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Bayside helps to relieve U.S. blood shortage

“A lot of people are really squeamish,” said Deborah Lang of Bayside as she gave blood at the Bayside Volunteer Ambulance Corps’ first blood drive Sunday. “I think a lot of people don’t really know what a piece of cake this...

By Kathianne Boniello

For some, it’s no big deal.

“A lot of people are really squeamish,” said Deborah Lang of Bayside as she gave blood at the Bayside Volunteer Ambulance Corps’ first blood drive Sunday. “I think a lot of people don’t really know what a piece of cake this is.”

Lang was one of the several dozen residents who gave their time and blood on a picture-perfect summer afternoon at the Bayside Ambulance Corps on 42nd Avenue in Bayside.

With an emergency blood shortage crippling the metropolitan area, state Sen. Frank Padavan (R-Bellerose) praised the Bayside Ambulance Corps and predicted other local ambulance corps would follow its lead.

“I think its great, and the community seems to have responded,” he said. “All the corps should do it, and I’m sure they will, one by one.”

Sal Puglisi, who helped coordinate the Bayside Ambulance Corps’ blood drive, said the organization had exceeded its goal of collecting 50 units of blood after only a few hours.

“It’s going better than expected,” he said. “We want to try to make it an annual event.”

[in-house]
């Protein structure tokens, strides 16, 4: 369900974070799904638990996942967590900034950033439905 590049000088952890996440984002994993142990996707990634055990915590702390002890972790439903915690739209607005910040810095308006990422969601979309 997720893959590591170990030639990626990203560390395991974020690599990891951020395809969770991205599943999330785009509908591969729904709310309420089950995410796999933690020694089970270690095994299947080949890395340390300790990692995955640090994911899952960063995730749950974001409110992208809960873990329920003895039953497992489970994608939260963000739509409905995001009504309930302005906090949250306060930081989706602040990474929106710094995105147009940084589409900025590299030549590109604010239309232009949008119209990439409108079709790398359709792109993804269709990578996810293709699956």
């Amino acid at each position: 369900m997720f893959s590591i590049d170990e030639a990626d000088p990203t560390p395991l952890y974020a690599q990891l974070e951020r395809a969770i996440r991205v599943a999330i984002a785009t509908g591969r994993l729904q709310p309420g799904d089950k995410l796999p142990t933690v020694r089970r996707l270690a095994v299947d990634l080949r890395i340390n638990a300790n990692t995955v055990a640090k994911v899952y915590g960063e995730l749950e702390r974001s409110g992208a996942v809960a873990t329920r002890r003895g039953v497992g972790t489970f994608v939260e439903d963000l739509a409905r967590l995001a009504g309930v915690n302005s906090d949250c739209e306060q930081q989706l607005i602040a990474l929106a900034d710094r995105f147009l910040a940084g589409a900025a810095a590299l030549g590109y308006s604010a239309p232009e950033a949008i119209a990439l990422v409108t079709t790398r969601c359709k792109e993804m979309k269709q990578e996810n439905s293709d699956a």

Puglisi said about 15 staff members helped run the blood drive, which included food such as hot dogs and hamburgers, donuts, cookies and juice.

While the emergency blood shortage means a lot of people have not been donating, those who came to do their part Sunday had no problems.

“It’s to help save a life,” said Susan Gramas of Bayside while she waited for her turn to donate. “People are afraid. It’s the sight of blood, or the needle.”

Debbie DeMeo, also of Bayside, agreed.

“A lot of people are nervous, but it’s easy,” she said.

Padavan said he learned of the importance of donating blood through personal experience.

“I’m a walking example of the importance of giving blood,” he said.

A 1967 hunting accident upstate left the now veteran politician in desperate need of the life-saving magic of donated blood.

With the help of upstate blood donors and several surgeries, Padavan survived.

“A lot of people are becoming sensitive to the need for blood,” he said.

Reach reporter Kathianne Boniello by e-mail at Timesledgr@aol.com or call 229-0300, Ext. 146.

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